It gives us an indication of the extent of reaction; How far the forward reaction proceeds before equilibrium was established. For values of K that are between about 10 -4 and 10 4, there will be significant amounts of reactants and products present at equilibrium For values of K that are very large (>10 4 ) the equilibrium mixture contains mostly products, with relatively small amounts of reactants. For values of K that are very small (<10 -4 ) the equilibrium mixture contains mostly reactants with very small amounts of products.
The value of K for a particular reaction depends only upon temperature. It is not affected by pressure, concentration or catalysts. The effect of a change in temperature on an equilibrium depends on whether the reaction is exothermic or endothermic.
As temperature increases: For exothermic reactions, the amount of product decreases and so the value of K decreases For endothermic reactions, the amount of products increases and so the value of K increases. Since the value of K depends on temperature, it is important to specify the temperature at which an equilibrium constant has been measured.
Calculate the value of the equilibrium constant for the reaction represented by the equation: H 2 (g) + I 2 (g) 2HI(g) at 460°C, if a 2.00 L vessel contains an equilibrium mixture of 0.0860 mol of H 2, 0.124 mol of I 2 and 0.716 mol of HI. Where might we start??
Check out pages 269 – 270 to find some more examples of calculations.
The equilibrium position (the relative amounts of reactants and products) of a reaction may be changed by: Adding or removing a reactant or product Changing the pressure by changing the volume (for equilibria involving gases) Dilution (for equilibria involving solutions) Changing the temperature.
For an equilibrium mixture of N 2 (g) + 3H 2 (g) 2NH 3 (g) Without changing the volume or temperature
The following events occur as the composition of the mixture adjust to return to equilibrium: The increased concentration of nitrogen gas causes the rate of the forward reaction to increase and more ammonia is formed As the concentration of ammonia increases, the rate of the back reaction to re-form N 2 and H 2 increases Ultimately the rates of the forward and back reaction become equal again and a new equilibrium is established
If we added more NH 3 we would increase the rate of the reverse reaction. When equilibrium is re-established we would have an increase in the concentration of the reactants. It is also possible to remove a reactant or product from the equilibrium mixture. This has the reverse effect to adding a substance.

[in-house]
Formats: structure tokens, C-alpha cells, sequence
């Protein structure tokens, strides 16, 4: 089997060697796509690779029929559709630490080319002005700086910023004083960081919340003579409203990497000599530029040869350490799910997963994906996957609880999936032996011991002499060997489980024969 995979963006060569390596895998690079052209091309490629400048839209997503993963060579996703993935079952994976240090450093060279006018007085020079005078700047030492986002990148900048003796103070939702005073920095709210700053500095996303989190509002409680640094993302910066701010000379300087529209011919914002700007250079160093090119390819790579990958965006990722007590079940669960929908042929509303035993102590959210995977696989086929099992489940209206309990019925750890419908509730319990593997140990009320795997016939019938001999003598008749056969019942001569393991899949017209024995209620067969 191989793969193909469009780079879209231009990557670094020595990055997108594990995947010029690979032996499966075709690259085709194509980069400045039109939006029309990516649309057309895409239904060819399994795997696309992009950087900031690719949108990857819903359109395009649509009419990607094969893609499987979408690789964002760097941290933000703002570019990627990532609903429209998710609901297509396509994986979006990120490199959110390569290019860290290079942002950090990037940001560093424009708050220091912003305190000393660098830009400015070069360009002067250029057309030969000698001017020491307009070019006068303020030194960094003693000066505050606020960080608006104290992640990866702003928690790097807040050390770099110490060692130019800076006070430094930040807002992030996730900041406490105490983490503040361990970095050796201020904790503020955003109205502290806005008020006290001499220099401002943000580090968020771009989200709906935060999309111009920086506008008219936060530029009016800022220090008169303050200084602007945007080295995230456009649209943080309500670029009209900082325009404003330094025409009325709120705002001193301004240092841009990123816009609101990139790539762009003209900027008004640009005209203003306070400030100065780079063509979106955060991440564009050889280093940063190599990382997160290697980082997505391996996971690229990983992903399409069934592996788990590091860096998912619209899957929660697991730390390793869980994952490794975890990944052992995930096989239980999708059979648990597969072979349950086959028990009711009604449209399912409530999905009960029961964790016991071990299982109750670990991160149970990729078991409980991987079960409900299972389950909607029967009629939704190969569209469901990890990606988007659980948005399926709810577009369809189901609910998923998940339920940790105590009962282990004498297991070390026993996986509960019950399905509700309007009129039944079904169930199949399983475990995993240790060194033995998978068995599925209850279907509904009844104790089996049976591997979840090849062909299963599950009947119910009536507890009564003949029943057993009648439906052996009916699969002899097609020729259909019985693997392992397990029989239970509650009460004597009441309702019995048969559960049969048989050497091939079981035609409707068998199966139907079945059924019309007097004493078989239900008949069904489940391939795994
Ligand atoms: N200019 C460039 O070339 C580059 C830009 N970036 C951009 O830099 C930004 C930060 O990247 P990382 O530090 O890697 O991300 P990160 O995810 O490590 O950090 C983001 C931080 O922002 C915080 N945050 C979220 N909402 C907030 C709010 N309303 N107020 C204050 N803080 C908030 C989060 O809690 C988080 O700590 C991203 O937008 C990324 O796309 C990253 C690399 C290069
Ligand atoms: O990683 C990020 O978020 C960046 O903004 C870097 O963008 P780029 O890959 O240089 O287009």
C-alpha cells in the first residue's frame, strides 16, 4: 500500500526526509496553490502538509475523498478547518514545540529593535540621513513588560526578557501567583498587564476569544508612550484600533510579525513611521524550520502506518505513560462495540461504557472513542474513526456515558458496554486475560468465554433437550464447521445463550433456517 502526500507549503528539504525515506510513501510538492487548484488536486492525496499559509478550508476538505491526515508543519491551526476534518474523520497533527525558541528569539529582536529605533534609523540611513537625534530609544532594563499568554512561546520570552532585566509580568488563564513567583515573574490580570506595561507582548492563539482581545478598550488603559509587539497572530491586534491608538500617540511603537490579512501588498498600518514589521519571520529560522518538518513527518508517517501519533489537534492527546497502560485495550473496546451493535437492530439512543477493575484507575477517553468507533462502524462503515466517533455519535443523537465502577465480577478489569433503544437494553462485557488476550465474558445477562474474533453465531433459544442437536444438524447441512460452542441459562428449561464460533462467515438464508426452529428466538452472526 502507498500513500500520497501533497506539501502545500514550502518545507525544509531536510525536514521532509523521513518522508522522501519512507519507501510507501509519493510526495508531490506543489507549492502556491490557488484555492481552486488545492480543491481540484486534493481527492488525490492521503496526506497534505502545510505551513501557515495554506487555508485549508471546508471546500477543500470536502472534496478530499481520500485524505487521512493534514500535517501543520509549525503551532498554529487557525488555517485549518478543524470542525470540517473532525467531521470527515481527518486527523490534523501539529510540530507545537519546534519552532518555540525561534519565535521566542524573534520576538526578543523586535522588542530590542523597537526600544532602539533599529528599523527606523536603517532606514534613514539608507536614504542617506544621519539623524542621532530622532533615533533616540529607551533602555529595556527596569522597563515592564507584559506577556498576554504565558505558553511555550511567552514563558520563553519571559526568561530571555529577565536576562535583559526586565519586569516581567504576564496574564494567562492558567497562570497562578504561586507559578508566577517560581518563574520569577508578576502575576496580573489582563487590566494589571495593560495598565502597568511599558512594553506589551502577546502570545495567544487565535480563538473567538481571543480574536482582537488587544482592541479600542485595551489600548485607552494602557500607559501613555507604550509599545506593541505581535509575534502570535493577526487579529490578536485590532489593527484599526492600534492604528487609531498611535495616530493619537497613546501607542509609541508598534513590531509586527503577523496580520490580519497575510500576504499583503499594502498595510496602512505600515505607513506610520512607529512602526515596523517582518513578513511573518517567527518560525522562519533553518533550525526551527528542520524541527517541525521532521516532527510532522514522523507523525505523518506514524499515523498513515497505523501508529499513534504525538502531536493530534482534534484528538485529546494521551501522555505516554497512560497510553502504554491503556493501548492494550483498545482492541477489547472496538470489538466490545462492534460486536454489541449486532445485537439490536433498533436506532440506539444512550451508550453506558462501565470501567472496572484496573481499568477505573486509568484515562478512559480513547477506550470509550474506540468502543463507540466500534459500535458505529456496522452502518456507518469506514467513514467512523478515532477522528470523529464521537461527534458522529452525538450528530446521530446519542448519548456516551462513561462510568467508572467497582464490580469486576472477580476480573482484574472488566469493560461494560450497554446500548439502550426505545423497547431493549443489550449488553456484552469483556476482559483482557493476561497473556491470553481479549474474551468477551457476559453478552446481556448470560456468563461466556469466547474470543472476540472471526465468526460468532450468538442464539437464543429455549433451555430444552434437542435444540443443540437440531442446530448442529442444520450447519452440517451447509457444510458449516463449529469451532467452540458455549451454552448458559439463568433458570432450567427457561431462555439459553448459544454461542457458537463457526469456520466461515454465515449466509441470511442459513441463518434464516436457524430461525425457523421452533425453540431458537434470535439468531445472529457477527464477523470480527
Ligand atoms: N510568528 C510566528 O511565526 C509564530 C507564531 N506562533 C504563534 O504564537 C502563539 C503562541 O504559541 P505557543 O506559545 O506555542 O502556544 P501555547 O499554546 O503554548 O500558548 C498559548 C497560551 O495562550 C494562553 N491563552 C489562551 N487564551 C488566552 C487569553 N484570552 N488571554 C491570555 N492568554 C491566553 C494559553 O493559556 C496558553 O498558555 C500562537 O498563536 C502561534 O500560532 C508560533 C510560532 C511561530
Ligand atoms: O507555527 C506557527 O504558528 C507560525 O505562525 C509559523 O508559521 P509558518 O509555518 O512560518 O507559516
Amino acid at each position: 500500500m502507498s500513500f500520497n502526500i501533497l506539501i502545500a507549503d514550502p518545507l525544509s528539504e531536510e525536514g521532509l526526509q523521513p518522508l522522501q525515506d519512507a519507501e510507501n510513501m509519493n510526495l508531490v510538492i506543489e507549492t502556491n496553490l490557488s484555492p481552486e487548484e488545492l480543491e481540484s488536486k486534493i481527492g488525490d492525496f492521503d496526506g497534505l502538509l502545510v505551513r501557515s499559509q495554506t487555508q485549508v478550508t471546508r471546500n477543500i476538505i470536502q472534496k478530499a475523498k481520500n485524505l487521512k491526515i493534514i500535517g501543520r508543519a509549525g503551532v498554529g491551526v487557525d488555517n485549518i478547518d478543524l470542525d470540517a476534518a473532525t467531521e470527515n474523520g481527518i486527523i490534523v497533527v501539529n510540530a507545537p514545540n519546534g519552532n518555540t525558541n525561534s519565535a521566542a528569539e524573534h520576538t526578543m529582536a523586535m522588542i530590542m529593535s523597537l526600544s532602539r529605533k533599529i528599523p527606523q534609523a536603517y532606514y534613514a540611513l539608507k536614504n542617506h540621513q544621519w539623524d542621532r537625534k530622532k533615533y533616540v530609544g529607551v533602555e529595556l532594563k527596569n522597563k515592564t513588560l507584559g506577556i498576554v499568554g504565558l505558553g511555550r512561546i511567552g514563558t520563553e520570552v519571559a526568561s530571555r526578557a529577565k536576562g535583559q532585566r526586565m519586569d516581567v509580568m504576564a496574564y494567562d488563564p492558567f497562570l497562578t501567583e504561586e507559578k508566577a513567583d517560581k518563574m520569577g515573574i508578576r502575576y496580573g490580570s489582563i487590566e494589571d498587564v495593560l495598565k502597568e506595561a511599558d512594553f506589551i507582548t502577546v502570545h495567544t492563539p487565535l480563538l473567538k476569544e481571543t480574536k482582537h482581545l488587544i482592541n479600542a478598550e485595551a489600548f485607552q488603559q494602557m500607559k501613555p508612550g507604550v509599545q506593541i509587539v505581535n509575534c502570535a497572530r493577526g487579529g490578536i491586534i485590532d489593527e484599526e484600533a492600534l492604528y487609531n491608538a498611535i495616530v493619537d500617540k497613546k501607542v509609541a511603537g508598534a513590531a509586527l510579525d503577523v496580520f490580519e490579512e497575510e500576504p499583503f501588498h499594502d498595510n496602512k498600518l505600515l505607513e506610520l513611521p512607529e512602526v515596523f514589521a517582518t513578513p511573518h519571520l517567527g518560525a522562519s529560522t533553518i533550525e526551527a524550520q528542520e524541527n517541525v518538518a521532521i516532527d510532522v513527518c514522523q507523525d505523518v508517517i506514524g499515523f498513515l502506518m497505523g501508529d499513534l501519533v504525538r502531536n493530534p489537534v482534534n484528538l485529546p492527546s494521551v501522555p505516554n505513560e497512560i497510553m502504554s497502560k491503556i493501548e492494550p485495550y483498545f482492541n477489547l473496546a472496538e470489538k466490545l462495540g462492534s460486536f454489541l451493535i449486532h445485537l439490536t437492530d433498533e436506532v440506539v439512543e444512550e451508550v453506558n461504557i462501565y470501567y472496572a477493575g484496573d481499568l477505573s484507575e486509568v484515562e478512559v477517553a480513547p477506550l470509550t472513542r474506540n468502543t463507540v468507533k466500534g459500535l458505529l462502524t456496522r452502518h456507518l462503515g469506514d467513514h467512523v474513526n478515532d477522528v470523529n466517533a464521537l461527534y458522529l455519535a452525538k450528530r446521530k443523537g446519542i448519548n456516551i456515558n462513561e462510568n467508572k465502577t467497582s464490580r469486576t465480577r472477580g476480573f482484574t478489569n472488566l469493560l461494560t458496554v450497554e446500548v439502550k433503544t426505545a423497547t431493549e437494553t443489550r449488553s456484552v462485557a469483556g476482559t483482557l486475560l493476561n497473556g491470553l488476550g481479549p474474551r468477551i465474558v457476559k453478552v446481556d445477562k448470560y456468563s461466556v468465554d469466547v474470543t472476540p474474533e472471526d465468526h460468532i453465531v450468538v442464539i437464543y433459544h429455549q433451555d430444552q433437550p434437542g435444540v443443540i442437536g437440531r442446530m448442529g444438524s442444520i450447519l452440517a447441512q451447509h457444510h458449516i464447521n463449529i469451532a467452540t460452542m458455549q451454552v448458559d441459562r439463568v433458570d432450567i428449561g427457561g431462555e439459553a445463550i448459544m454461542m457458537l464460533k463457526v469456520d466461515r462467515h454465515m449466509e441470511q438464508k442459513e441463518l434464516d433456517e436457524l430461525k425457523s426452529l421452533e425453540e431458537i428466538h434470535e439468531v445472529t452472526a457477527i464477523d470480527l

Addition of a reactant leads to the formation of more products (a new forward reaction) Addition of a product leads to the formation of more reactants (a new reverse reaction).
“If an equilibrium system is subjected to a change, the system will adjust itself to partially oppose the effect of the change.” This principal can be used to predict the consequences of adding or removing substances. It can also be used to predict the effect of changes of pressure and temperature.
The pressure of gases in an equilibrium mixture can be changed by increasing or decreasing the volume of the container while keeping the temperature constant. Look at the examples on page 273 and 274
“In general the effect of a change of pressure, by changing the container volume, depends on the relative number of gas particles on both sides of the equation.”
The effect of diluting the solution by adding water is similar to changing the volume in gaseous equilibria. Where possible, a net reaction occurs in the direction that produces the greater number of particles.
For example Fe 3+ (aq) + SCN - (aq) Fe(SCN) 2+ (aq) 2 particles in solution 1 particle in solution Dilution results in an increase in the amounts of reactants. In terms of Le Chaterlier’s Principal, a net back reaction increases the total concentration of particles in solution, offsetting the effects of dilution.
The effect temperature has on equilibrium depends on whether the reaction is exothermic or endothermic. An increase in temperature in an equilibrium mixture results in: A net backwards reaction for exothermic reactions A net forward reaction for endothermic reactions.
Read page 276 – 277 Both 16.4 and the Extension information. Look at the summary on page 279. Your Turn Page 279 Questions 9 – 12 Chapter Review Questions are now due.